Barry Marshall and Robin Warren, two Australian doctors, discovered that Helicobacter could cause ulcers. The idea that a bacterium could produce stomach ulcers was greeted by skepticism and even derision by other scientists. Barry Marshall drank a culture containing the bacterium to prove his theory. He developed a Helicobacter infection and gastritis as a result. Both doctors won a Nobel Prize for Medicine in 2005 for their discovery.
Many people have been found to have Helicobacter pylori infections without experiencing any discomfort, though they may have low-grade gastritis. In fact, it’s estimated that at least 50% of the world’s population carries the bacterium within their bodies, with more people infected in some countries than in others.
Scientists don’t know why some people develop symptoms from the bacterial infection and others don’t. They also don’t know how people become infected with Helicobacter, although they suspect that the bacterium may be obtained by eating and drinking materials contaminated by infected saliva or feces. Scientists recommend normal hygiene procedures to reduce the chance of a bacterial infection.
Different diseases often share symptoms. Someone who has any of the symptoms below and finds that they don't disappear within a short time period or that they recur should visit a doctor for a diagnosis.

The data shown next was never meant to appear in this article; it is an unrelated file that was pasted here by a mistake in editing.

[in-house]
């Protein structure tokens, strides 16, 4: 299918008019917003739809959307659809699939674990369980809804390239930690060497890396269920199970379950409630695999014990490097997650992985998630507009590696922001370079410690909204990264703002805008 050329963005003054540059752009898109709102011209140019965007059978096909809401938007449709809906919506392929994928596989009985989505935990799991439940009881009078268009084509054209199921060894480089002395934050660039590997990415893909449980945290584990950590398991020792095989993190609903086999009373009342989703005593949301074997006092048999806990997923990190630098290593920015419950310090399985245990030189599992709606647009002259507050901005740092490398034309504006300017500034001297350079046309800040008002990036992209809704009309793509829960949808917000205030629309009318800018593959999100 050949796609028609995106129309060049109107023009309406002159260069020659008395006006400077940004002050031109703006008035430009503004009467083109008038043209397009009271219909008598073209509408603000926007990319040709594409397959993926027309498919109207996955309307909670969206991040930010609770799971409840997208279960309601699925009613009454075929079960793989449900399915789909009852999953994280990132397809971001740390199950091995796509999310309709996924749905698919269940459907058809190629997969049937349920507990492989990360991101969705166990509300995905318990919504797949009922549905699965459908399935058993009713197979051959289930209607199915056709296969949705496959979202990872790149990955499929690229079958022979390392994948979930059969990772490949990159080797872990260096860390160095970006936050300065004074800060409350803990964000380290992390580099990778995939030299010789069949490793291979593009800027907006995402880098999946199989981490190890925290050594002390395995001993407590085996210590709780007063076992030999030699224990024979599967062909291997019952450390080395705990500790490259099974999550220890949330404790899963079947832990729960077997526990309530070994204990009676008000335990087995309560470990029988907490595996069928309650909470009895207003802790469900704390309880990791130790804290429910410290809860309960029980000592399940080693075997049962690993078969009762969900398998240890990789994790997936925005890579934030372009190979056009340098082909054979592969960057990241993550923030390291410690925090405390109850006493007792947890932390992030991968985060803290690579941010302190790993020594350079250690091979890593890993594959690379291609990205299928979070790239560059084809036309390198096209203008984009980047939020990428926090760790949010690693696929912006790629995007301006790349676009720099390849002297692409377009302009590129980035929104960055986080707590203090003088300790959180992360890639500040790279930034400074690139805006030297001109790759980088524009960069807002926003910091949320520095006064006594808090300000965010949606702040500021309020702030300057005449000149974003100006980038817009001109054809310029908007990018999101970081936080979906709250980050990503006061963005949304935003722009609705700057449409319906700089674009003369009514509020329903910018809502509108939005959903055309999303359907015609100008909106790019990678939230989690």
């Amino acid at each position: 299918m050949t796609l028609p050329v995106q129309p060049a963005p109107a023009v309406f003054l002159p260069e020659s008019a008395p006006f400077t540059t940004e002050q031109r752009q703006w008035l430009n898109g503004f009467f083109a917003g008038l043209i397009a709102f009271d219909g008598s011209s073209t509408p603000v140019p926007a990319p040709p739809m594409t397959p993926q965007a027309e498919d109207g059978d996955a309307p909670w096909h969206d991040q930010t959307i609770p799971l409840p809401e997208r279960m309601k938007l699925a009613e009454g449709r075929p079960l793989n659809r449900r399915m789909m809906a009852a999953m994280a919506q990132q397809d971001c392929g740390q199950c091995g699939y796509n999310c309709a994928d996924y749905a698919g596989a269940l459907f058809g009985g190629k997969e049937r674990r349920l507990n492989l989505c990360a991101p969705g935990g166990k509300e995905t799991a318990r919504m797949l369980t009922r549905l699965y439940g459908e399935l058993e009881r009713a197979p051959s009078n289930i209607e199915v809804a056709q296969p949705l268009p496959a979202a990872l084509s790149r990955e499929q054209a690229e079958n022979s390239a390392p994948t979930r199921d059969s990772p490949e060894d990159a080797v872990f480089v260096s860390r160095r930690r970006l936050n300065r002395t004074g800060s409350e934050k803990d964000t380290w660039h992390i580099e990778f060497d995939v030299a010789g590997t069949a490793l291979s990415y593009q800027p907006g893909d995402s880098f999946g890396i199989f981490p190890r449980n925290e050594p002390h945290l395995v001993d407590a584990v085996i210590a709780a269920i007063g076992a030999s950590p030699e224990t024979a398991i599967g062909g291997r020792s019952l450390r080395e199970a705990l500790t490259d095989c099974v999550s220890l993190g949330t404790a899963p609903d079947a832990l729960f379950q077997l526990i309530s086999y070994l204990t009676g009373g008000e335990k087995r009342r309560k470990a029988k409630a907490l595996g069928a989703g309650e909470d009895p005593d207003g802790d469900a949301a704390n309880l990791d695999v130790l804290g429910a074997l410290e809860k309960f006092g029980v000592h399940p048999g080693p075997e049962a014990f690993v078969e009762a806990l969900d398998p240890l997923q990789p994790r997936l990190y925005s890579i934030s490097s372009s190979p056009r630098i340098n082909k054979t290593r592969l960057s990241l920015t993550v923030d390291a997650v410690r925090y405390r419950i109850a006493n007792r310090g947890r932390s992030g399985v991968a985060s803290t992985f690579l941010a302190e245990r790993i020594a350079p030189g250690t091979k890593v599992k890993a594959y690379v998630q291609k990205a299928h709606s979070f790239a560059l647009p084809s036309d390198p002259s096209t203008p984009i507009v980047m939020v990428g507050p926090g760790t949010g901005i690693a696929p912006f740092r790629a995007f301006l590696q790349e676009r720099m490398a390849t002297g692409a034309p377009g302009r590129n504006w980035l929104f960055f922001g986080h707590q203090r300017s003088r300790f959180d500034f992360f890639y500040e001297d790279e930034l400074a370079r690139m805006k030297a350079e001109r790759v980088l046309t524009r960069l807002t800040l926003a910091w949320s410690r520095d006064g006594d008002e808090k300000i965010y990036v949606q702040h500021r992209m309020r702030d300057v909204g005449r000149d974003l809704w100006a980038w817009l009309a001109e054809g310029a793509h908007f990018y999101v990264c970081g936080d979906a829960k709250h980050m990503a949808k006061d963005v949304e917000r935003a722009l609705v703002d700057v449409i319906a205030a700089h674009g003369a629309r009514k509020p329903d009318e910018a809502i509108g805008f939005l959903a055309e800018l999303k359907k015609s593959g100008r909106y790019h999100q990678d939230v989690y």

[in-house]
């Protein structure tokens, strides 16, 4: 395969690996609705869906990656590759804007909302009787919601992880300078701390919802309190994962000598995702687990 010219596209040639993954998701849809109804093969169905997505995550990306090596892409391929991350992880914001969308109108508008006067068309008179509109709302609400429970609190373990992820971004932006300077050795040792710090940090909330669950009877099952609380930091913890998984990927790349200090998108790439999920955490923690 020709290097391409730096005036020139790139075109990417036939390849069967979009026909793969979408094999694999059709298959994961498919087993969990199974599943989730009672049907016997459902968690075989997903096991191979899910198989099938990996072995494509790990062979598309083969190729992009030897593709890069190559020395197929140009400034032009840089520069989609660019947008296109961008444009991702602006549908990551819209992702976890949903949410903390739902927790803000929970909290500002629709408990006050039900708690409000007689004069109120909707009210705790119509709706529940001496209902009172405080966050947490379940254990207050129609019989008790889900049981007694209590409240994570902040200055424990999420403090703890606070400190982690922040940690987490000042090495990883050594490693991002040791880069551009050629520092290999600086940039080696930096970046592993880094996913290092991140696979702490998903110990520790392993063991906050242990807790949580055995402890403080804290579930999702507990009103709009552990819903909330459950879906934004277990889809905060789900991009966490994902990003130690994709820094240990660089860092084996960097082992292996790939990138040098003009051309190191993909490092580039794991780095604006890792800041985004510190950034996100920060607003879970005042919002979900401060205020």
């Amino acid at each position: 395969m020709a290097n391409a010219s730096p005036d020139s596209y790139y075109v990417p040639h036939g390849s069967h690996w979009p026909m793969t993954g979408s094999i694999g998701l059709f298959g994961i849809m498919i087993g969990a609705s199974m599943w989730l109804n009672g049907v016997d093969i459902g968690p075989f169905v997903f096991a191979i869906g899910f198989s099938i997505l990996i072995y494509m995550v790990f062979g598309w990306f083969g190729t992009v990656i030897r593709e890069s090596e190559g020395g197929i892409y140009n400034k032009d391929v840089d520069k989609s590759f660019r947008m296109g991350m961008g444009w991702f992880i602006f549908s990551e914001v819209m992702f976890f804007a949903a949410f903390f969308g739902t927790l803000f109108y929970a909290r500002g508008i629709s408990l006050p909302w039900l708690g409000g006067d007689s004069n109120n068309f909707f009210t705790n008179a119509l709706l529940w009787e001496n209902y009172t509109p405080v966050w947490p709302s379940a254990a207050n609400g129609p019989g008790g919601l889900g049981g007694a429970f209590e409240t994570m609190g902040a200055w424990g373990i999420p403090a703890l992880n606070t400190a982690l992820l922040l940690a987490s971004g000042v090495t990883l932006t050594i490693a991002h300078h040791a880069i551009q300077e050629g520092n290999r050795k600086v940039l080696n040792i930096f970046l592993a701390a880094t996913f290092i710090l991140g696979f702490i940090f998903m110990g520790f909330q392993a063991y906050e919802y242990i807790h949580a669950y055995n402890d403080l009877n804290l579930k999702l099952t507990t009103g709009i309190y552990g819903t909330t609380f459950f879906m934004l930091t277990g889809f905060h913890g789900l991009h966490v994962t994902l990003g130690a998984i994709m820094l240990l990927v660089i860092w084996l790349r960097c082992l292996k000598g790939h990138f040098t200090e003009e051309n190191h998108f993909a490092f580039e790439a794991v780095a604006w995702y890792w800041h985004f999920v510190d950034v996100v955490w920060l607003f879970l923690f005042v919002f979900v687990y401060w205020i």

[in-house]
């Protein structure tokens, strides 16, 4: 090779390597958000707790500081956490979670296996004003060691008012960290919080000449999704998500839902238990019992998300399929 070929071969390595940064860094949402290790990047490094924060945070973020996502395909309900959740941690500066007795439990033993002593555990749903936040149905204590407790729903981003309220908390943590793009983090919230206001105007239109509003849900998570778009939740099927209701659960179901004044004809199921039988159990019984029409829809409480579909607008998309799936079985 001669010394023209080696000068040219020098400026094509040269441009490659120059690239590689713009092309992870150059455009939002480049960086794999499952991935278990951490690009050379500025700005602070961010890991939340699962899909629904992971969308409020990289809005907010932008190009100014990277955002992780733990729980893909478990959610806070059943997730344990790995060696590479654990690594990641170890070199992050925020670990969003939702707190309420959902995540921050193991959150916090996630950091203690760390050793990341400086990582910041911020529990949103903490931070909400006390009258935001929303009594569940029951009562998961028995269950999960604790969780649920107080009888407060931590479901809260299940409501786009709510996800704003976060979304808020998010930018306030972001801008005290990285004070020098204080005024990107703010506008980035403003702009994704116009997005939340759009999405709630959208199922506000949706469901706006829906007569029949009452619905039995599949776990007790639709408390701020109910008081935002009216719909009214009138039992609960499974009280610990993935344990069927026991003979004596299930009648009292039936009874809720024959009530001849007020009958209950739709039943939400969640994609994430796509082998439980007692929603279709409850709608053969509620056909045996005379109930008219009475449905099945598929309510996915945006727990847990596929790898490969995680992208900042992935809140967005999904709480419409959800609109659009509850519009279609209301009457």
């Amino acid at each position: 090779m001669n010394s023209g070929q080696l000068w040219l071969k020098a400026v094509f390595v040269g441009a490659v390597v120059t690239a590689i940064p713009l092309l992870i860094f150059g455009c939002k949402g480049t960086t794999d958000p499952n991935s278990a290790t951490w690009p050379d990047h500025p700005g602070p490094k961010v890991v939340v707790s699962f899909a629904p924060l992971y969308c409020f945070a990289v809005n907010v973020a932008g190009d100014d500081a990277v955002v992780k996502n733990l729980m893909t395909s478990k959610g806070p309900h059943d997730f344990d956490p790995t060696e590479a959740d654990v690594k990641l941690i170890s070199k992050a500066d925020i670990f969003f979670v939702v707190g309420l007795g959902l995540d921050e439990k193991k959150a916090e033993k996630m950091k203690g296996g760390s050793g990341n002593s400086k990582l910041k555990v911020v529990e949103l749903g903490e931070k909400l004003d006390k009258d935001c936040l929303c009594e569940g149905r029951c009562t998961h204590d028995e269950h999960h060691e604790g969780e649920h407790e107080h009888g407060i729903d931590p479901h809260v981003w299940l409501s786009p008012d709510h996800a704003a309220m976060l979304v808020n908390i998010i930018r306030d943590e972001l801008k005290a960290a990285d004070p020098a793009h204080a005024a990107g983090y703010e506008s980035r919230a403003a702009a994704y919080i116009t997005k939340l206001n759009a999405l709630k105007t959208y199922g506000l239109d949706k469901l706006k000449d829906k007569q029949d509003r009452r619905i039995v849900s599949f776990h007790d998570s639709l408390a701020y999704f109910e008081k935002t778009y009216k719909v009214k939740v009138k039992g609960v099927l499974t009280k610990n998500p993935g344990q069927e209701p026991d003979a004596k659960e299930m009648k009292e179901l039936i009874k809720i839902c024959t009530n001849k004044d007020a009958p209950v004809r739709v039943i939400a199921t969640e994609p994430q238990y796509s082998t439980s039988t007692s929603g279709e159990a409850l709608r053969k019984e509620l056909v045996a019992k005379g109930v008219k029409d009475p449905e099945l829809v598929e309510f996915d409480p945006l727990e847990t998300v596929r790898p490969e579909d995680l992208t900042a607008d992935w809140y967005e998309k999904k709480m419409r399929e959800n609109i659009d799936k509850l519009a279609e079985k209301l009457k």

Some Possible Symptoms of a Stomach Ulcer
The main symptom of a stomach ulcer is pain, but there may also be others. Symptoms may include:
- a dull, gnawing, or burning pain in the stomach
- stomach pain that generally worsens after eating (while the pain of duodenal ulcers generally improves after eating)
- stomach pain that disappears temporarily after taking antacids
- heartburn (a burning sensation in the chest)
Untreated ulcers can lead to serious complications. The ulcers may bleed, which can cause anemia and fatigue. They may even become big enough to produce a hole in the stomach wall, allowing the contents of the stomach to enter the abdominal cavity. The stomach contents can cause inflammation of the membrane lining the abdominal cavity and covering the organs. This potentially very dangerous condition is known as peritonitis. Another potential problem is that ulcers may partially or completely block the duodenal opening.
Peptic Ulcer Disease
It’s very important to treat stomach ulcers and gastritis caused by H. pylori. This is not only because of the complications that the bacterium may produce but also because a long-term infection increases the risk of stomach cancer.
Some Common Treatments
Antibiotics prescribed by a doctor are likely to be the first line of attack for treating a stomach ulcer. They generally take two to three weeks to work. The doctor may also prescribe drugs to reduce the amount of acid that the stomach makes, since the acid irritates ulcers. The two main types of acid suppressors are H2 blockers and proton pump inhibitors.
Histamine is a chemical that stimulates the release of acid from cells in the stomach lining. The histamine must bind to receptors on the stomach cells in order to do its job. H2 blockers bind to the histamine receptors, stopping histamine from working.